Hashem is water. If the world is water, Hashem is water. Because Hashem is everything.

Mic drop.

If you’re anything like me, you’re probably staring at the screen right now with a huge question mark on your face. Huh? What? Hashem is water and water is Hashem and He’s all everything and there is nothing to fear? Whhhaaaat?

It seems fairly straight forward. We know that Hashem is one, and that therefore there is nothing but Him.

To know this is one thing. To integrate this is something else entirely.

In his 2005 commencement speech at Kenyon College, the late David Foster Wallace shared the following anecdote:  “There are these two young fish swimming along, and they happen to meet an older fish swimming the other way, who nods at them and says, “Morning, boys, how’s the water?” And the two young fish swim on for a bit, and then eventually one of them looks over at the other and goes, “What the heck is water?”

In this world, we often swim through, very much like the two fish in Wallace’s anecdote, completely unaware of what it is that surrounds us. The most important realities are the ones that are hardest to see and talk about.

We ‘know’ we’re in a world of G-dliness.

We ‘know’ that there is a higher purpose.

We ‘know’ that we’re not in control.

But, do we really know?

In a physical world, where we’re being thrown around by physical, mundane experiences, it’s really hard to see that this is all water.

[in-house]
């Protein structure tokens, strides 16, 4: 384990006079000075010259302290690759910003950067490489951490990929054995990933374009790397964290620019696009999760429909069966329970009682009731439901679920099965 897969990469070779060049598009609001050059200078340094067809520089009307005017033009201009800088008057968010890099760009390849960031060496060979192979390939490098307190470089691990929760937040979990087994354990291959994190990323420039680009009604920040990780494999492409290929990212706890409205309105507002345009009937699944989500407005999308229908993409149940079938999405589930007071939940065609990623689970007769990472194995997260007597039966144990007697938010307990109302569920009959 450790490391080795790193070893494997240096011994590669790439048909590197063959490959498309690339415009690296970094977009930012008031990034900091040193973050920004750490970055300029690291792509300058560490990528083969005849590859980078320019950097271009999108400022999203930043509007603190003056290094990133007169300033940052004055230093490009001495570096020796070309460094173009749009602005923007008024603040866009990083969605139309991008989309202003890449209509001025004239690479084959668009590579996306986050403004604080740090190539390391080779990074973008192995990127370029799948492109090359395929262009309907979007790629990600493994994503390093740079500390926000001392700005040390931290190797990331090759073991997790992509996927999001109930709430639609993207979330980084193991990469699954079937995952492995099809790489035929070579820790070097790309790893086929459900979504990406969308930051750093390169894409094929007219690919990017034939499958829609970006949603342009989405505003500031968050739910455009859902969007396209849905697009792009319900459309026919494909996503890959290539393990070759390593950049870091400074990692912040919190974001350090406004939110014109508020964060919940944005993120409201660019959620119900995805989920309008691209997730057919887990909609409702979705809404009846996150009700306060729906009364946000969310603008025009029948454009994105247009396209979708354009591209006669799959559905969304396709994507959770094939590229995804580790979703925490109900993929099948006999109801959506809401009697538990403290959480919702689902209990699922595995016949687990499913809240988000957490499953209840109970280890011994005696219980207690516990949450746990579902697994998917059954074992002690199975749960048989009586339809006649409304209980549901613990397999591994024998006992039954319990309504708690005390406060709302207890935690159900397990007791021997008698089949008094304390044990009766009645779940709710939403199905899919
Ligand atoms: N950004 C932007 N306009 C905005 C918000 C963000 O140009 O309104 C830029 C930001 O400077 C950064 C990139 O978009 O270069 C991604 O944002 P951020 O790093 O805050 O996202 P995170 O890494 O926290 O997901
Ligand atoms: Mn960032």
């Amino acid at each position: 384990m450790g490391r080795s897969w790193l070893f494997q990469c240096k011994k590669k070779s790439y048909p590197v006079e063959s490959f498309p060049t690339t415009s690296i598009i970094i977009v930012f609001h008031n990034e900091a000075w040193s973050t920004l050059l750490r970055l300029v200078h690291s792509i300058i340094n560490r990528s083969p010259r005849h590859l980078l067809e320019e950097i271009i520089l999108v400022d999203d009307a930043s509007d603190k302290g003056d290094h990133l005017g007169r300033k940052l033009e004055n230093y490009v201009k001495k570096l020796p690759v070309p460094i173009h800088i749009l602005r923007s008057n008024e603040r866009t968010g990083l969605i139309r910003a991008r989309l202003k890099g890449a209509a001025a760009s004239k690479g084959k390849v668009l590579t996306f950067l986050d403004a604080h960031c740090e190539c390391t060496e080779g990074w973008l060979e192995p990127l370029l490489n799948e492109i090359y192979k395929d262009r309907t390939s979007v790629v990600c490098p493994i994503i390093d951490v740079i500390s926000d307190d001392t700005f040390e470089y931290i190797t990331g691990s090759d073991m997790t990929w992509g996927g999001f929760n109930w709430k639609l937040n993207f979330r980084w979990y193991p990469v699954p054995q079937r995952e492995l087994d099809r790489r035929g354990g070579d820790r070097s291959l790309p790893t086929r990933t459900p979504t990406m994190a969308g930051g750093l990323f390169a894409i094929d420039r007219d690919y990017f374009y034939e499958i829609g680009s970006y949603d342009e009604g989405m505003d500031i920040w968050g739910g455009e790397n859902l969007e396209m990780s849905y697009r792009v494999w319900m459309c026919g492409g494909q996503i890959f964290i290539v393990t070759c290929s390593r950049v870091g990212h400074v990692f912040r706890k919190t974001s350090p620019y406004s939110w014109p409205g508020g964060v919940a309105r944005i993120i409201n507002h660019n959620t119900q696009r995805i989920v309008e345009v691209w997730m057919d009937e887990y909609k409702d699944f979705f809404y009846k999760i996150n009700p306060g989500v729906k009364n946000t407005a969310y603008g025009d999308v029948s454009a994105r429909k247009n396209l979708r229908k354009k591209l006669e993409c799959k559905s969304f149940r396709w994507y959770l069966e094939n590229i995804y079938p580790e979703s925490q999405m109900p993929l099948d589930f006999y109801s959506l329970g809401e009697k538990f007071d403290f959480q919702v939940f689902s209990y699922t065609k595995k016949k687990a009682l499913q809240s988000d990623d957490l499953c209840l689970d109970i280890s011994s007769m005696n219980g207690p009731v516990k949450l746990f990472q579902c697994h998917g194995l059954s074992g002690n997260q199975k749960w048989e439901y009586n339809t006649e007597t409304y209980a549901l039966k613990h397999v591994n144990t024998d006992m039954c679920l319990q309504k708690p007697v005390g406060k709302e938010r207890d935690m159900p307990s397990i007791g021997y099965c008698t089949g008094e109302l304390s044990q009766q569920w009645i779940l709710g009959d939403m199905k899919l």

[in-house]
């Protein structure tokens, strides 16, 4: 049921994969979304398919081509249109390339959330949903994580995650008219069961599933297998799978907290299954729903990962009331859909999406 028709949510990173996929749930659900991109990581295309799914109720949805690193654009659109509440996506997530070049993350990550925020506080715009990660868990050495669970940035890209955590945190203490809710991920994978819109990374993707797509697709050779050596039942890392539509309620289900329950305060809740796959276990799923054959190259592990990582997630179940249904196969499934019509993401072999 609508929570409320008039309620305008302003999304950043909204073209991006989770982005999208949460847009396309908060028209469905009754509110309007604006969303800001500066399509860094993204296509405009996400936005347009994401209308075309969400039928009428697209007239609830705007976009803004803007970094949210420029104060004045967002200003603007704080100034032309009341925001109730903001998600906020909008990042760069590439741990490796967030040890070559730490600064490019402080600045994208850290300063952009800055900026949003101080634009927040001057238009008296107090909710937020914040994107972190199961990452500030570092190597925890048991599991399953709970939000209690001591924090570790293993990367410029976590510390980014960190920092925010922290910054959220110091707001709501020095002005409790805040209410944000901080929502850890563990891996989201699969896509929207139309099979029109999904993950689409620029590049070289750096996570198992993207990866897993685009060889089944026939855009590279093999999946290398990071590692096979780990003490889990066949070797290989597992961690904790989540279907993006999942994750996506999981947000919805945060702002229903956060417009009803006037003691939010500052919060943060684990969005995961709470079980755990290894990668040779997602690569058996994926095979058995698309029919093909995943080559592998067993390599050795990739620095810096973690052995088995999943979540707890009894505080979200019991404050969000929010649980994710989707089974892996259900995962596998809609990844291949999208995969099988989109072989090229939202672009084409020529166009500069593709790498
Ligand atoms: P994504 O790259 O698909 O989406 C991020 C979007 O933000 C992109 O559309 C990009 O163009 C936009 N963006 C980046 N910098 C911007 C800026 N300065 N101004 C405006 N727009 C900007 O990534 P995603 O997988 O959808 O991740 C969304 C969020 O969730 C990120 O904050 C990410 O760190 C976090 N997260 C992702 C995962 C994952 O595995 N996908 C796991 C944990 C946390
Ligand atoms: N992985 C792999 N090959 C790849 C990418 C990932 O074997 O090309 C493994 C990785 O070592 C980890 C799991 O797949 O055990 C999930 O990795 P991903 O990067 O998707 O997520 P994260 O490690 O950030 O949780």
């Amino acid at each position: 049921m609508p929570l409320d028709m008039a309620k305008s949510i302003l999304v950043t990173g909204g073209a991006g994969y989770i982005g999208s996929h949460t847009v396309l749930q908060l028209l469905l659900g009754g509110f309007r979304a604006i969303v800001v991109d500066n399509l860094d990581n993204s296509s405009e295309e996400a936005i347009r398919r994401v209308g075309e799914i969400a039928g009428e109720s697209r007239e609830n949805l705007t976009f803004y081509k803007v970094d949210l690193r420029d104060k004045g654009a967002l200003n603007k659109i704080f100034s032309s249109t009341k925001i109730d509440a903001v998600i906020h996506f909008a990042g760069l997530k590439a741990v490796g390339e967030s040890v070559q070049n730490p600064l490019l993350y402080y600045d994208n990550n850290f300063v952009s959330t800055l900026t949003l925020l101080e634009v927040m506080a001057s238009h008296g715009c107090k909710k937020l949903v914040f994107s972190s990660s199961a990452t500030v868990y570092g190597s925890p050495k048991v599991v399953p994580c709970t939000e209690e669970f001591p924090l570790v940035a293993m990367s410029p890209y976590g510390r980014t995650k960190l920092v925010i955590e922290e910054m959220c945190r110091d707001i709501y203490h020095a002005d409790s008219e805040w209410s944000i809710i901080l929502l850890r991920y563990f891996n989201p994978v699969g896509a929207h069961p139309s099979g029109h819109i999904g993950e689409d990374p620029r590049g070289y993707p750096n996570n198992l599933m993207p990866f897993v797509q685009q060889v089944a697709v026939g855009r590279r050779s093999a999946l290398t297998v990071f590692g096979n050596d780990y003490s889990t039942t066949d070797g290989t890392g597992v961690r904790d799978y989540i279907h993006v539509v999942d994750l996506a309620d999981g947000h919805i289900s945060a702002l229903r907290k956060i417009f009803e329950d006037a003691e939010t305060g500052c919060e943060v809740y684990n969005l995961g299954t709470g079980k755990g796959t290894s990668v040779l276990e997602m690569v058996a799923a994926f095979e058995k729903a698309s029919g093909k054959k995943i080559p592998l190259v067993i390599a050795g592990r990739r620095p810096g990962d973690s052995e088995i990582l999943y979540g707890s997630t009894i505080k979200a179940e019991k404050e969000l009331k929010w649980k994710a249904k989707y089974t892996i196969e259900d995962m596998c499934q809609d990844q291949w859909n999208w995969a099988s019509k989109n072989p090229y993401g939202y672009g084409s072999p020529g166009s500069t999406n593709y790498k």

Every physical reality in this world has a spiritual counterpart.

In Mayim Rabim, the mamaar (Chassidic discourse) given over by the Lubavitcher Rebbe in 1977, the Rebbe sought to speak to those who were comfortable with their material lives but struggling to access spirituality.

No matter how much one may be flooded with physicality—with fear—the flame of the soul burns forever bright. When you recognize that nothing can put out the intrinsic connection between you and G-d, there is nothing to fear.

Mighty waters cannot put us out.

What the heck is water? This is water.

“Ok, Leigh. That’s great. But what does this have anything to do with me?”

Ah, I’m glad you asked. I cannot guarantee anything, but I can offer you this:

There are very few things that we can control in this world. In fact, what we can control gets boiled down to awareness. You get to consciously decide how and what you will react to. You get to make the choice of feeding into your fears.

Don’t get me wrong—this will take work. It takes work to actively shift your awareness.

Surfing the waves of life requires a fine tuning of your senses that will open your eyes to the hidden things in this world.

But, if you look closely, you’ll see that they’re not really hidden at all.

This is water. Mayim Rabim. Nothing but Hashem. Nothing but an ocean of ups and downs—physical and spiritual. And even if the waters send us thrashing, they’ll never be able to extinguish what resides at our core.

 

Narrow Bridges